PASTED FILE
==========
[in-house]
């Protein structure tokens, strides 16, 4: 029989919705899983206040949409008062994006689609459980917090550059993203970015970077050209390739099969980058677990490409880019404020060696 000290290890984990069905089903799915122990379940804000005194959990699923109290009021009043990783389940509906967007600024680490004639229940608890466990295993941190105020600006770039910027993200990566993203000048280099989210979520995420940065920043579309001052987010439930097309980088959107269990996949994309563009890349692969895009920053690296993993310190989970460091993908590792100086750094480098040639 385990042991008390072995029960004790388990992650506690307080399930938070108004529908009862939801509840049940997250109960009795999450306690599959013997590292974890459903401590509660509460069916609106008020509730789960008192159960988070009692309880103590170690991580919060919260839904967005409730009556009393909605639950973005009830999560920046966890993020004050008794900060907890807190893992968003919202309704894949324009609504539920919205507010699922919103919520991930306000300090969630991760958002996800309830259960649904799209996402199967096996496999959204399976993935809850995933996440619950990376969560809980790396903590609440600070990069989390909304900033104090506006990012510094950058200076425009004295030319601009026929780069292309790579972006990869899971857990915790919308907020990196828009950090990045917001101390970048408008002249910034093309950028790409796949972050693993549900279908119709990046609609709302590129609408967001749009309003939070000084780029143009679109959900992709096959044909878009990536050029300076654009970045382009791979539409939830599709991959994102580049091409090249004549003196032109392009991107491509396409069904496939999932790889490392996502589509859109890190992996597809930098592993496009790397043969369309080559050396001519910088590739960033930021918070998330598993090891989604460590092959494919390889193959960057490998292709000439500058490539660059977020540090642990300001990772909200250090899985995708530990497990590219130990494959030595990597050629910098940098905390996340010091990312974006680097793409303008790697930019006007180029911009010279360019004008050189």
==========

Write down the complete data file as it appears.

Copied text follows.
[in-house]
């Protein structure tokens, strides 16, 4: 029989919705899983206040949409008062994006689609459980917090550059993203970015970077050209390739099969980058677990490409880019404020060696 000290290890984990069905089903799915122990379940804000005194959990699923109290009021009043990783389940509906967007600024680490004639229940608890466990295993941190105020600006770039910027993200990566993203000048280099989210979520995420940065920043579309001052987010439930097309980088959107269990996949994309563009890349692969895009920053690296993993310190989970460091993908590792100086750094480098040639 385990042991008390072995029960004790388990992650506690307080399930938070108004529908009862939801509840049940997250109960009795999450306690599959013997590292974890459903401590509660509460069916609106008020509730789960008192159960988070009692309880103590170690991580919060919260839904967005409730009556009393909605639950973005009830999560920046966890993020004050008794900060907890807190893992968003919202309704894949324009609504539920919205507010699922919103919520991930306000300090969630991760958002996800309830259960649904799209996402199967096996496999959204399976993935809850995933996440619950990376969560809980790396903590609440600070990069989390909304900033104090506006990012510094950058200076425009004295030319601009026929780069292309790579972006990869899971857990915790919308907020990196828009950090990045917001101390970048408008002249910034093309950028790409796949972050693993549900279908119709990046609609709302590129609408967001749009309003939070000084780029143009679109959900992709096959044909878009990536050029300076654009970045382009791979539409939830599709991959994102580049091409090249004549003196032109392009991107491509396409069904496939999932790889490392996502589509859109890190992996597809930098592993496009790397043969369309080559050396001519910088590739960033930021918070998330598993090891989604460590092959494919390889193959960057490998292709000439500058490539660059977020540090642990300001990772909200250090899985995708530990497990590219130990494959030595990597050629910098940098905390996340010091990312974006680097793409303008790697930019006007180029911009010279360019004008050189």